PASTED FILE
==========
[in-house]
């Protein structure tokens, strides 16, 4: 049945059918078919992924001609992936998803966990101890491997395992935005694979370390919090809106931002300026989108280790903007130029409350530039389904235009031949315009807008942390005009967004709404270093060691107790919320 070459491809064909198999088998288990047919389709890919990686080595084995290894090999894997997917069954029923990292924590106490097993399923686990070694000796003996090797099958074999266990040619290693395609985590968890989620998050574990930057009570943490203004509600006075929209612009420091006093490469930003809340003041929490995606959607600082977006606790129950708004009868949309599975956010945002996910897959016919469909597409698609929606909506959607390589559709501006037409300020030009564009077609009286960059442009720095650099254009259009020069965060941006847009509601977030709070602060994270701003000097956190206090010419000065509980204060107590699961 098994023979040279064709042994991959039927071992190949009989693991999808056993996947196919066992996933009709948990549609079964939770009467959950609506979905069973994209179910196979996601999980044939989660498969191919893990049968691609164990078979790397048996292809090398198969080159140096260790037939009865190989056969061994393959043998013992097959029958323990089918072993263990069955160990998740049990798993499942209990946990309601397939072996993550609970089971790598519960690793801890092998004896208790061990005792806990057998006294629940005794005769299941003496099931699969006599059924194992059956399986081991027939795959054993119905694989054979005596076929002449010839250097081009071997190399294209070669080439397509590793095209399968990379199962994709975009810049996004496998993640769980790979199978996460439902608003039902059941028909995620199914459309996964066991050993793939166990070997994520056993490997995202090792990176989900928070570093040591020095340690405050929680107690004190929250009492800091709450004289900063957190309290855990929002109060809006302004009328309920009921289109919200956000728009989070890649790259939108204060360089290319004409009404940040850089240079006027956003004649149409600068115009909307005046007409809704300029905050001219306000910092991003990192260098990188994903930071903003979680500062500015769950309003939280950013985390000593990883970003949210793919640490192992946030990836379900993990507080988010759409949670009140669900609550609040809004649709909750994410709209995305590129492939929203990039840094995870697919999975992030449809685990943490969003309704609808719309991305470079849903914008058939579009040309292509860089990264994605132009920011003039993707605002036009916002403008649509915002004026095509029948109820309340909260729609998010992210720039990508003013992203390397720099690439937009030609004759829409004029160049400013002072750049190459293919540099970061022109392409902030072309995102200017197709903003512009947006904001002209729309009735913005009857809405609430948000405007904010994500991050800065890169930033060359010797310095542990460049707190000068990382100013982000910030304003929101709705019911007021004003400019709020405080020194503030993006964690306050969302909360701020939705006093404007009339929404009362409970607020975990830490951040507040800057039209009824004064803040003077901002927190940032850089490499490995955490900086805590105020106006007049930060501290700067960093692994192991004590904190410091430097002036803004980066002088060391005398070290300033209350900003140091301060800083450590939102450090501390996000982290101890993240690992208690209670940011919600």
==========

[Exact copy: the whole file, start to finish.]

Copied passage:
[in-house]
């Protein structure tokens, strides 16, 4: 049945059918078919992924001609992936998803966990101890491997395992935005694979370390919090809106931002300026989108280790903007130029409350530039389904235009031949315009807008942390005009967004709404270093060691107790919320 070459491809064909198999088998288990047919389709890919990686080595084995290894090999894997997917069954029923990292924590106490097993399923686990070694000796003996090797099958074999266990040619290693395609985590968890989620998050574990930057009570943490203004509600006075929209612009420091006093490469930003809340003041929490995606959607600082977006606790129950708004009868949309599975956010945002996910897959016919469909597409698609929606909506959607390589559709501006037409300020030009564009077609009286960059442009720095650099254009259009020069965060941006847009509601977030709070602060994270701003000097956190206090010419000065509980204060107590699961 098994023979040279064709042994991959039927071992190949009989693991999808056993996947196919066992996933009709948990549609079964939770009467959950609506979905069973994209179910196979996601999980044939989660498969191919893990049968691609164990078979790397048996292809090398198969080159140096260790037939009865190989056969061994393959043998013992097959029958323990089918072993263990069955160990998740049990798993499942209990946990309601397939072996993550609970089971790598519960690793801890092998004896208790061990005792806990057998006294629940005794005769299941003496099931699969006599059924194992059956399986081991027939795959054993119905694989054979005596076929002449010839250097081009071997190399294209070669080439397509590793095209399968990379199962994709975009810049996004496998993640769980790979199978996460439902608003039902059941028909995620199914459309996964066991050993793939166990070997994520056993490997995202090792990176989900928070570093040591020095340690405050929680107690004190929250009492800091709450004289900063957190309290855990929002109060809006302004009328309920009921289109919200956000728009989070890649790259939108204060360089290319004409009404940040850089240079006027956003004649149409600068115009909307005046007409809704300029905050001219306000910092991003990192260098990188994903930071903003979680500062500015769950309003939280950013985390000593990883970003949210793919640490192992946030990836379900993990507080988010759409949670009140669900609550609040809004649709909750994410709209995305590129492939929203990039840094995870697919999975992030449809685990943490969003309704609808719309991305470079849903914008058939579009040309292509860089990264994605132009920011003039993707605002036009916002403008649509915002004026095509029948109820309340909260729609998010992210720039990508003013992203390397720099690439937009030609004759829409004029160049400013002072750049190459293919540099970061022109392409902030072309995102200017197709903003512009947006904001002209729309009735913005009857809405609430948000405007904010994500991050800065890169930033060359010797310095542990460049707190000068990382100013982000910030304003929101709705019911007021004003400019709020405080020194503030993006964690306050969302909360701020939705006093404007009339929404009362409970607020975990830490951040507040800057039209009824004064803040003077901002927190940032850089490499490995955490900086805590105020106006007049930060501290700067960093692994192991004590904190410091430097002036803004980066002088060391005398070290300033209350900003140091301060800083450590939102450090501390996000982290101890993240690992208690209670940011919600």